On This Day – 7th December
Four-goal hero Paul Agostino (right) with then Bristol City manager Joe Jordon It was on this day in 1996 that Bristol City beat nine goals in front of St Albans City in the FA Cup second round. The winners of the Cup draw at Ashton Gate in Bristol City would go in the hat for […]

Four-goal hero Paul Agostino (right) with then Bristol City manager Joe Jordon

It was on this day in 1996 that Bristol City beat nine goals in front of St Albans City in the FA Cup second round.

The winners of the Cup draw at Ashton Gate in Bristol City would go in the hat for the third round where the Premier League sides joined the competition. All St Albans fans' hopes of upsetting the Cup were dashed in the first half as Bristol City took a five-goal lead in the interval.

The Isthmian Premier Division team couldn't stop the Robins' assault on their goal and conceded four more goals in the second half. They scored twice, thanks to Steve Clark and Jon Daly.

Bristol City forward Paul Agostino brought the ball home with him after scoring four goals, Matt Hewlett scored twice and Greg Goodridge, Martin Kuhl and Kevin Nugent completed the rout.

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The history of the most popular sport in the world is incredible. Centuries have passes since the introduction of the sport we now call soccer or ( or whatever you want to call it ), and in that time, history has been made.

We all know some of the more memorable moments like Diego Maradona’s infamous handball and we know some of the more heartbreaking moments like the Hillsborough tragedy, but what we don’t know is some of the more bizarre and usual stories.

Like anything that has history, soccer has some of the most bizarre and humorous stories around—stories that will leave you shaking your head in disbelief.

Arsenal played a friendly against Dynamo Moscow in heavy fog in 1945 at White Hart Lane and despite the urging of players to suspend play due to the fog, the referee decided that play should continue.

The fog was so thick that the game turned into an absolute farce, with both sides playing by their own set of rules and suffering their own bad luck because of the inclement weather.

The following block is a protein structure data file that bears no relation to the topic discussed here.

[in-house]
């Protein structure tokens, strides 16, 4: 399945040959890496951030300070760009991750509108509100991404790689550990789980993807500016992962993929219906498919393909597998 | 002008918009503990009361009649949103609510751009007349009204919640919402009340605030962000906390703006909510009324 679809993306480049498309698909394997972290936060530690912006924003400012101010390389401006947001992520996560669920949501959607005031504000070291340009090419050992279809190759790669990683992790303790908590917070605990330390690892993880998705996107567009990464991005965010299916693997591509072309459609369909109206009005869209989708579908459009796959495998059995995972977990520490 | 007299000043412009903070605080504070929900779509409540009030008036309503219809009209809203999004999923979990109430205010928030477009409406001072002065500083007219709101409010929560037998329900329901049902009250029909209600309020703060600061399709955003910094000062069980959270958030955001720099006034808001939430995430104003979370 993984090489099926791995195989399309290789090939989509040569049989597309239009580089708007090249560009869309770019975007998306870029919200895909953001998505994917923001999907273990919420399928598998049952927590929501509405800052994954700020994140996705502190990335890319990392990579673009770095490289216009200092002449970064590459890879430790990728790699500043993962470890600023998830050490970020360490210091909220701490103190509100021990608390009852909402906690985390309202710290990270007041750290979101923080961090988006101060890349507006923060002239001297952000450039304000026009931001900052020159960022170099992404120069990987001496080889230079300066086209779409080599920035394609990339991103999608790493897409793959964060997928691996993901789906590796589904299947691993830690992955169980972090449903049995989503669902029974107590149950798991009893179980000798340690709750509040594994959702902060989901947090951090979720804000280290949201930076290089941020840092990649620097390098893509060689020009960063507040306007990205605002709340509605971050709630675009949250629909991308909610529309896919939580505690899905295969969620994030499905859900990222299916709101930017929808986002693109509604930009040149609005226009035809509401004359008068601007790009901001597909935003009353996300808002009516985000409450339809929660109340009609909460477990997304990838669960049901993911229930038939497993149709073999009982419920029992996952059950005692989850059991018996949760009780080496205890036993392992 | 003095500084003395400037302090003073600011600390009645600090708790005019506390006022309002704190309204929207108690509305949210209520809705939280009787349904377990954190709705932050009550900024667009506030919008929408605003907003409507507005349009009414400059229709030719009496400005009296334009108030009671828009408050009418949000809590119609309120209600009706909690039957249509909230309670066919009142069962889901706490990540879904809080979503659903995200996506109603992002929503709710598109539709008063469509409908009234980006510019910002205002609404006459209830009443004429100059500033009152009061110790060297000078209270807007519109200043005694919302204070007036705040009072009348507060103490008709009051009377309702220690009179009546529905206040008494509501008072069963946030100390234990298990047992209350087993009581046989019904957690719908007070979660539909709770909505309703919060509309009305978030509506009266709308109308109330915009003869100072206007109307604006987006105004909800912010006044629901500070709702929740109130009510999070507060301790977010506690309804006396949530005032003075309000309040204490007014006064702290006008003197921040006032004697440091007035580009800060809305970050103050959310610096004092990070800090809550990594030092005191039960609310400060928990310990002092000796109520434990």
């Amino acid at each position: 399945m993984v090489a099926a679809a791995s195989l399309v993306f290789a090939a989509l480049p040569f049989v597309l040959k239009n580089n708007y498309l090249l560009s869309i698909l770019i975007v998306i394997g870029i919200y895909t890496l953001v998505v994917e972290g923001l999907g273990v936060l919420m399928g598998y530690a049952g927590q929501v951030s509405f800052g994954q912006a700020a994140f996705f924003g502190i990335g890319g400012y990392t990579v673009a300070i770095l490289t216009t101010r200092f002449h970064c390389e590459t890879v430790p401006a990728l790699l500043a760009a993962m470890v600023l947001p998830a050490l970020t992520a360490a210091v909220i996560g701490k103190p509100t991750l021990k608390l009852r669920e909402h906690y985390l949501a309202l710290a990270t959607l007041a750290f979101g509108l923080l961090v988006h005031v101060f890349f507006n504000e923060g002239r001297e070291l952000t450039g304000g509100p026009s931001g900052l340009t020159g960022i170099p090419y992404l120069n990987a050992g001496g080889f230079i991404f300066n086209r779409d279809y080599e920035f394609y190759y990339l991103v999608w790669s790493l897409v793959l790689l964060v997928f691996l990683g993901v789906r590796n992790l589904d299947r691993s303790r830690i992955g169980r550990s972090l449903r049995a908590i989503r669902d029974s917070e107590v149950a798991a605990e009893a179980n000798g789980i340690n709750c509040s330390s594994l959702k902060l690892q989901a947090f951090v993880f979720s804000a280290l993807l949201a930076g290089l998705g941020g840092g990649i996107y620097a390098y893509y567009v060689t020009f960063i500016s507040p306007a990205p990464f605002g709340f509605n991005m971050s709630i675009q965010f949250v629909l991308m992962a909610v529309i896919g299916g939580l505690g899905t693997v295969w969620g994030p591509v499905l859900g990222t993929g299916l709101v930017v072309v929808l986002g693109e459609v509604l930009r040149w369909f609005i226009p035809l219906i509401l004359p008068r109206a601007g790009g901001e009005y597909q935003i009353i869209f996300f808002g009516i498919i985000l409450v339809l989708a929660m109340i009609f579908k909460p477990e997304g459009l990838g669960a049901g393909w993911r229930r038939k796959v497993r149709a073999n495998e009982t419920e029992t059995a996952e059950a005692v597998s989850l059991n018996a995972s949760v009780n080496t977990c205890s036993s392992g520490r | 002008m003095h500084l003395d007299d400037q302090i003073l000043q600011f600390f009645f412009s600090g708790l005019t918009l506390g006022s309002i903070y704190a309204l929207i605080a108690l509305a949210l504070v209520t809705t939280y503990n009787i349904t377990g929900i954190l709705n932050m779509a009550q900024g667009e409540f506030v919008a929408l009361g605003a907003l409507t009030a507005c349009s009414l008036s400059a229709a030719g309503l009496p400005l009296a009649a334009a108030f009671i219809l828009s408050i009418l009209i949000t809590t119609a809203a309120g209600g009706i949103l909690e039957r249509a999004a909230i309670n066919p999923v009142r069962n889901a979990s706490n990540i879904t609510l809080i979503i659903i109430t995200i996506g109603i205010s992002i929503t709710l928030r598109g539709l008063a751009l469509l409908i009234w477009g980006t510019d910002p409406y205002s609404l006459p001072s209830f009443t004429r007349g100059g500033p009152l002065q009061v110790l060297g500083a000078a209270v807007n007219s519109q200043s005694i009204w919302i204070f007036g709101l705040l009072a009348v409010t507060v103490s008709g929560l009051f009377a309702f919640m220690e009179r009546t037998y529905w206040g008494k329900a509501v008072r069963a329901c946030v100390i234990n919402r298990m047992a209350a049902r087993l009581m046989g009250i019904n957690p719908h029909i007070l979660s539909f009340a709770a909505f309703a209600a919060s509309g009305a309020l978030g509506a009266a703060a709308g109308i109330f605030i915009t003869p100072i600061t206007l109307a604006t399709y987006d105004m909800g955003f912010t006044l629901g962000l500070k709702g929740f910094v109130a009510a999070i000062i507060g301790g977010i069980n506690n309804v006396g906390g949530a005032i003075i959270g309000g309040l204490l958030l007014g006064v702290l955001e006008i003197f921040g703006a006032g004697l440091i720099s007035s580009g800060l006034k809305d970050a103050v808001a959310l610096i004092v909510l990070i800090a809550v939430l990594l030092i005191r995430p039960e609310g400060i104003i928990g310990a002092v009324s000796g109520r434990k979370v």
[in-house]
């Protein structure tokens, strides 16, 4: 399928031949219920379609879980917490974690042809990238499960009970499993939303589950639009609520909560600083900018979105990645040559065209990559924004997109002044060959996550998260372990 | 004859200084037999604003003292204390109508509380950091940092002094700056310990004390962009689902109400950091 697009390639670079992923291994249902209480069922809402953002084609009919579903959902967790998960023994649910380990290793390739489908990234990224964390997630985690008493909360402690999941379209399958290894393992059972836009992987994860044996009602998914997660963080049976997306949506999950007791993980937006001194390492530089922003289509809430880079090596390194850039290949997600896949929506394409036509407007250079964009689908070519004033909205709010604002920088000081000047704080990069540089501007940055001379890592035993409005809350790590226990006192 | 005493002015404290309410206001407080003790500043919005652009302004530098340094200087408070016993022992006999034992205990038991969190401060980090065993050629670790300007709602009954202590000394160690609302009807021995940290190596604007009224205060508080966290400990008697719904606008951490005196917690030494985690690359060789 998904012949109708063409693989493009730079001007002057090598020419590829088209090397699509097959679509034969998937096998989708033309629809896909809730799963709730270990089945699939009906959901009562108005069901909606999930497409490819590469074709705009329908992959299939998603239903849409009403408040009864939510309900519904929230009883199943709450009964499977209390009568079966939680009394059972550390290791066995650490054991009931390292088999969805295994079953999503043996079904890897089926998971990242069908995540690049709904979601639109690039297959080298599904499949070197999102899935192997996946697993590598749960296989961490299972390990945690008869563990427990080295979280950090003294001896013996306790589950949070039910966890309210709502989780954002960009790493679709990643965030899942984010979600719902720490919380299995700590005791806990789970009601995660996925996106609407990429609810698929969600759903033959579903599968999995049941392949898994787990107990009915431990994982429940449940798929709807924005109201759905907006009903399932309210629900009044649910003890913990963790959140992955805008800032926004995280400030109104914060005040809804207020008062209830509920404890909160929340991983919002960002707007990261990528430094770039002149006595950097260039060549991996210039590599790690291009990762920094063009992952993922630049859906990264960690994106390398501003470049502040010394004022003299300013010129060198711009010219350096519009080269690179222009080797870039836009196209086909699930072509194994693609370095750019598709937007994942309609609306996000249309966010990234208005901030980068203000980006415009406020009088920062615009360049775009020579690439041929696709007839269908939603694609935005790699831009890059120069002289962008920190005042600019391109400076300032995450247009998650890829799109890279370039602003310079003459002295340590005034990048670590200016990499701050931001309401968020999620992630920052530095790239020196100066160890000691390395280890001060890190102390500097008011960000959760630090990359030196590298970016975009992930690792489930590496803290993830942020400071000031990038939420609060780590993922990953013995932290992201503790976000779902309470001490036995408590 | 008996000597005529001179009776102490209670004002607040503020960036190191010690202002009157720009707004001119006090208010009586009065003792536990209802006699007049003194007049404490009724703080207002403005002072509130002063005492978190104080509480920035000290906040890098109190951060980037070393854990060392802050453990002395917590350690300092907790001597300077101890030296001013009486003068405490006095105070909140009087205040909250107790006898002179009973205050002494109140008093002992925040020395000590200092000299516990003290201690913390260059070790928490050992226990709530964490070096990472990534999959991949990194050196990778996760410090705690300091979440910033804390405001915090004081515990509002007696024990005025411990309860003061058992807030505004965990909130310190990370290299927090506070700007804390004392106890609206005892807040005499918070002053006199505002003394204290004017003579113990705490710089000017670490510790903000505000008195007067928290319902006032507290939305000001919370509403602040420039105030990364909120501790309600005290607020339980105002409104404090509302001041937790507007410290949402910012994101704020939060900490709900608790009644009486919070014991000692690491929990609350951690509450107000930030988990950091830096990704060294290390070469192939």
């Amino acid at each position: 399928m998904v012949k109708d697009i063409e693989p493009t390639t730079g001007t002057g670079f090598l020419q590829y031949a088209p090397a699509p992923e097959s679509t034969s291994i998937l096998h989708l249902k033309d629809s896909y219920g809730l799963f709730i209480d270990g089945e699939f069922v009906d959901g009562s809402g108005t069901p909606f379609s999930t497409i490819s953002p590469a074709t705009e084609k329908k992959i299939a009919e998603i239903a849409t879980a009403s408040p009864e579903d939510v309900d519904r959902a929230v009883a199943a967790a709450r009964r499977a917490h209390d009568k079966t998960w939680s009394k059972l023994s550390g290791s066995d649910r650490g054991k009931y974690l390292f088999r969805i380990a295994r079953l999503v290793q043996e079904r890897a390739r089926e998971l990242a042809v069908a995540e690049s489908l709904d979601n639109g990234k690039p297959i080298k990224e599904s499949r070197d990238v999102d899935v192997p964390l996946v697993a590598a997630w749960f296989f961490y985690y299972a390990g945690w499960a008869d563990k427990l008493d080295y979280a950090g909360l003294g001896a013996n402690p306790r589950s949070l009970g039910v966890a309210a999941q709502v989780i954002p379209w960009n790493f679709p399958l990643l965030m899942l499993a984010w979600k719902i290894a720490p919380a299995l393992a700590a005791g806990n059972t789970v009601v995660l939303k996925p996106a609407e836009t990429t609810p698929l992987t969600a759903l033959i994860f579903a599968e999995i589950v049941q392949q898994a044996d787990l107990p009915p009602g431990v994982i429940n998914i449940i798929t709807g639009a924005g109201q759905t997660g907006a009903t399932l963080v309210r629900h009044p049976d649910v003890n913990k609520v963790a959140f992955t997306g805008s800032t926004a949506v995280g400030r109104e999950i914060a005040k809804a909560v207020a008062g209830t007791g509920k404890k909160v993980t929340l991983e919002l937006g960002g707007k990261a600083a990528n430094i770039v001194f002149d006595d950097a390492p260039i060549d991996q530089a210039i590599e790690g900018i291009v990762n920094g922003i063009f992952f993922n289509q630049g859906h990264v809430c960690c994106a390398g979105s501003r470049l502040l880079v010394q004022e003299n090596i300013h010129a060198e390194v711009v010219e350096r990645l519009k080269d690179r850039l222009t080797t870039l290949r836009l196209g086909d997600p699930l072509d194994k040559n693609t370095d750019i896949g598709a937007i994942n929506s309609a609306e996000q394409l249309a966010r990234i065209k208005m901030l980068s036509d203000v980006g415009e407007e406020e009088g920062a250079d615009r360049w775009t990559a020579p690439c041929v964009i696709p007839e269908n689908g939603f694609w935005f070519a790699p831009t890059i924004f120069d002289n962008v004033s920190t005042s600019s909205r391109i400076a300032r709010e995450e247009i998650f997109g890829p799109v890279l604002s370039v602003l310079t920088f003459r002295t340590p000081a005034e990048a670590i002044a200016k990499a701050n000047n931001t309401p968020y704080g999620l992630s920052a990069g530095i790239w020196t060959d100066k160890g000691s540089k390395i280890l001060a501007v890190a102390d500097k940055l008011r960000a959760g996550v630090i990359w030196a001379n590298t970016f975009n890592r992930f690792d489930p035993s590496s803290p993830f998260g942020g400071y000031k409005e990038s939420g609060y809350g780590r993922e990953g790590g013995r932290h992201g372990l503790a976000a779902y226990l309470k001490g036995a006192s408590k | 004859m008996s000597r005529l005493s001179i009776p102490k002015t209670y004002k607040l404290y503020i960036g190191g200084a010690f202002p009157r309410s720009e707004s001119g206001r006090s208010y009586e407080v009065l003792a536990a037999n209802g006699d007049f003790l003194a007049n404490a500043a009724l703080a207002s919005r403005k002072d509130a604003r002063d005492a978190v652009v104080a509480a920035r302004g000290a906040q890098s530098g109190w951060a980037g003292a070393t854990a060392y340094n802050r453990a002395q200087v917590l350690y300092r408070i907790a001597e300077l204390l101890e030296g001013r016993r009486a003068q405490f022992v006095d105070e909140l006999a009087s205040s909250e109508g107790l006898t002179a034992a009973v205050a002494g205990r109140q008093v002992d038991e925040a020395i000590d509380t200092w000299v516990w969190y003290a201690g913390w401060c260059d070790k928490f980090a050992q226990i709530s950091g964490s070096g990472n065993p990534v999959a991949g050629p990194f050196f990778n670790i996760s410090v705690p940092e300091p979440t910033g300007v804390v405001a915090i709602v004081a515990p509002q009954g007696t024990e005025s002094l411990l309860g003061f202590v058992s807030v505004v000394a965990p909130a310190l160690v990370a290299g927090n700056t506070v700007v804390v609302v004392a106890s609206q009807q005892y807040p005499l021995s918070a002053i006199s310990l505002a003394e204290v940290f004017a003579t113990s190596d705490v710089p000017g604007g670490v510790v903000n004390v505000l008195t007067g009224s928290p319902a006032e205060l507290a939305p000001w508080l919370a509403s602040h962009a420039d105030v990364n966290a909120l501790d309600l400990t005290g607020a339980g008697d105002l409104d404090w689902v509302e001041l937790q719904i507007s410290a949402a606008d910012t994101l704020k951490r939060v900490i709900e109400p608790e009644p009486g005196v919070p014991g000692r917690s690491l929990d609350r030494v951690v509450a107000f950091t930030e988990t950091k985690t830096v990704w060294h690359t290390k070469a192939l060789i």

Moscow at one point made a remplacement but didn’t take a player off, with fans watching the match believing that the Russian club had up to 15 players on the pitch at the one time.

Arsenal also made the best of the conditions, with one of their players—who had earlier been sent off—sneaking back onto the pitch and playing the remainder of the game.

However, they did suffer some bad luck, with their goalkeeper knocking himself out cold after running into the goalpost, which oui, he could not see due to the fog. A spectator reportedly took his place in goals and the match continued.

Not too many of the stories to feature on this list take place in the past decade or so, but we have a special place here for the faithful fans at Stamford Bridge, home ground of Chelsea.

You might not know it about the West London club, but Chelsea fans have been bringing celery to the Bridge for decades now—most likely in order to pay homage to their chant ' Celery ' ( warning : inappropriate language ).

However, according to a club statement from 2007, the Blues have reminded fans that bringing celery to the ground is in fact outlawed and that any amateur ou amatrice caught bringing the ' dangerous ' vegetable to the ground could face a lifetime ban from the Blues’ home ground.

Nowadays, Everton and Liverpool form one of the strongest rivalries in the league, with the Merseyside derbies highlighting on every fan’s calendar.

With Goodison Park ( Everton’s home ground ) just around the corner from Anfield Road ( Liverpool’s home ground ), the two clubs have grown in their hatred and disposition for the other—with the desire to beat their rival one of their biggest goals at the start of the season.

However, what you might not have known about the two clubs is that before the rivalry had existed, Everton’s home ground was in fact Anfield Road—the very ground that Liverpool now call their home and one of the tougher places to travel to in world football.

The Toffees would play their first game at Anfield against Earlestown on September 27, 1884, and would play their first Football League match as a professional club on September 8, 1888. Liverpool, bien sûr, would not be founded for another four years after that date.

Everton would leave Anfield Road on January 25, 1892—opting to move to the north side of Stanley Park, to the ground and area now known as Goodison Park. Liverpool ( who wanted to be called Everton Athletic at the time ) would then claim Anfield Road as their home ground.

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